Image: AP

Welcome to planet Earth, little wheat berry. I know, you didn’t ask to be brought into the world…no one did. But you should know that you started fucking the planet over just by being here.

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Sure, it may seem like things will get worse when you grow up, what with all of the greenhouse gas emissions—from harvesting to transporting to baking—it’ll take to turn you into a loaf of bread. Those emissions are no joke. But some British scientists told me you’ve been a shit kid from the start.

Those scientists said that food production and consumption leads to around a third of our greenhouse gas emissions, so they too a look at bread to see where the real problems lie. By the time you grow up into an 800 gram (1.8 pound) loaf, the atmosphere will receive greenhouse gases equivalent to 0.388 kilograms (0.85 pounds) of CO2. Of that, 0.173 kg (0.4 pounds) of CO2 comes from the baking stage and another 0.028 kg (.06 lbs) from milling. But you and your friends will also emit the equivalent of 0.256 kg (0.56 lbs) of CO2 per loaf from fertilizer, the chemicals dumped on the ground just to make you grow.

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Almost half of your total potential to cause global warming comes from fertilizer alone.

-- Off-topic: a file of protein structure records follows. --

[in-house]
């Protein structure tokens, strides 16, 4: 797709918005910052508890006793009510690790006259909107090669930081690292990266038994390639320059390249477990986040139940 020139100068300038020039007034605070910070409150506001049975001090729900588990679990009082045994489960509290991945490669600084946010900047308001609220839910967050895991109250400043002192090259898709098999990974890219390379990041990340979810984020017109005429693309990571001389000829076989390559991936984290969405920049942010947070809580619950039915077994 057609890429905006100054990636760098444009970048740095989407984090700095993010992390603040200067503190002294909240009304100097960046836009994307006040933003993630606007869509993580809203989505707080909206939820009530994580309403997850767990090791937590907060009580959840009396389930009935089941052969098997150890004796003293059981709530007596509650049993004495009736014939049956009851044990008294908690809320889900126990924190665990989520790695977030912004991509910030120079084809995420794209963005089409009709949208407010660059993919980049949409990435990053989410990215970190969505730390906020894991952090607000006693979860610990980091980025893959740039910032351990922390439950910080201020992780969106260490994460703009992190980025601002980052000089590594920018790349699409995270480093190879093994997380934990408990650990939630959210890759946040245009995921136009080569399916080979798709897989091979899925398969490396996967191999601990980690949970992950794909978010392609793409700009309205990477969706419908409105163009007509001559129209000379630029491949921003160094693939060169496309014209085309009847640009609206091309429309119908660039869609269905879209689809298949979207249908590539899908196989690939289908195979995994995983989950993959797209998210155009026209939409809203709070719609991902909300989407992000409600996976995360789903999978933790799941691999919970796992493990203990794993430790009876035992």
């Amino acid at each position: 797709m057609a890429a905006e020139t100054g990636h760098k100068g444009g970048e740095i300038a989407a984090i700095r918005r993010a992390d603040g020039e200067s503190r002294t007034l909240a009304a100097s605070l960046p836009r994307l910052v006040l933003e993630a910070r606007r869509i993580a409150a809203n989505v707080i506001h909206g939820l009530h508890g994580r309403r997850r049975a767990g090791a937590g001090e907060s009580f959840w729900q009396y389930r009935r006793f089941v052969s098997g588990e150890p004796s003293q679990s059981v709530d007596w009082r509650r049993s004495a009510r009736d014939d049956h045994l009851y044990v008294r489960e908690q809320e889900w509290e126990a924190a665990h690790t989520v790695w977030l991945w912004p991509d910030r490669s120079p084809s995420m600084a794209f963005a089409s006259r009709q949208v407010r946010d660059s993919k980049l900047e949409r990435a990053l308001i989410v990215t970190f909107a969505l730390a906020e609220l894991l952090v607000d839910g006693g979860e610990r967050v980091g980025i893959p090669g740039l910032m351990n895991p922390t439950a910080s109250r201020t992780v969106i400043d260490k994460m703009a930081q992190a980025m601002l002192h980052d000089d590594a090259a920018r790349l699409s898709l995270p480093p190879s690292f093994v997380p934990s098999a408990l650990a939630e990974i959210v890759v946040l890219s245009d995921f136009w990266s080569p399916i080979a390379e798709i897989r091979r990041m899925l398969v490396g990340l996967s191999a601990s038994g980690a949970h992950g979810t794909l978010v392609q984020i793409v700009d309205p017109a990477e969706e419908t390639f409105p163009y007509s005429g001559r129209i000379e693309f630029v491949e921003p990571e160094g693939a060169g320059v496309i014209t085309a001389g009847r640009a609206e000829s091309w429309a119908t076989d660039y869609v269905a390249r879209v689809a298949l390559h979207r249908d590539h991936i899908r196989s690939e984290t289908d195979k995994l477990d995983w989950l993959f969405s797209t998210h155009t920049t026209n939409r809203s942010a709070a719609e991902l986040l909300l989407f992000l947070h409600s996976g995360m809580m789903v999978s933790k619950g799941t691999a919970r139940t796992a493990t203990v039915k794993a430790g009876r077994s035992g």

So really, it’s not your fault, but ours. We used ammonium nitrate to fertilize you, which releases the greenhouse gas N20, nitrous oxide, when it goes into the atmosphere. Some experts say N20 is 300 times as good at trapping heat as CO2, which means it is very bad.

And there’s no easy solution. Those scientists behind the new study, which is published this week in Nature Plants, think that we need to reduce the amount of fertilizer we use, but there wouldn’t be nearly as many of you without it. Producing ammonium nitrate more energy efficiently might offset some of the greenhouse gasses, but that seems unlikely.

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Sure, maybe we could use fertilizer more carefully, only plots only where we wanted to raise you, rather than blanketing all of the soil with it. Maybe we can talk to other scientists about how to raise you a genetically-modified sibling that needs fewer climate-destroying chemicals to grow.

I know you’re scared about the damage you’ll do to the environment when you move to one of those big belching factories to get turned into flour. But, little wheat berry, this new study has convinced us the real problem is that you were born in the first place.

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[Nature Plants]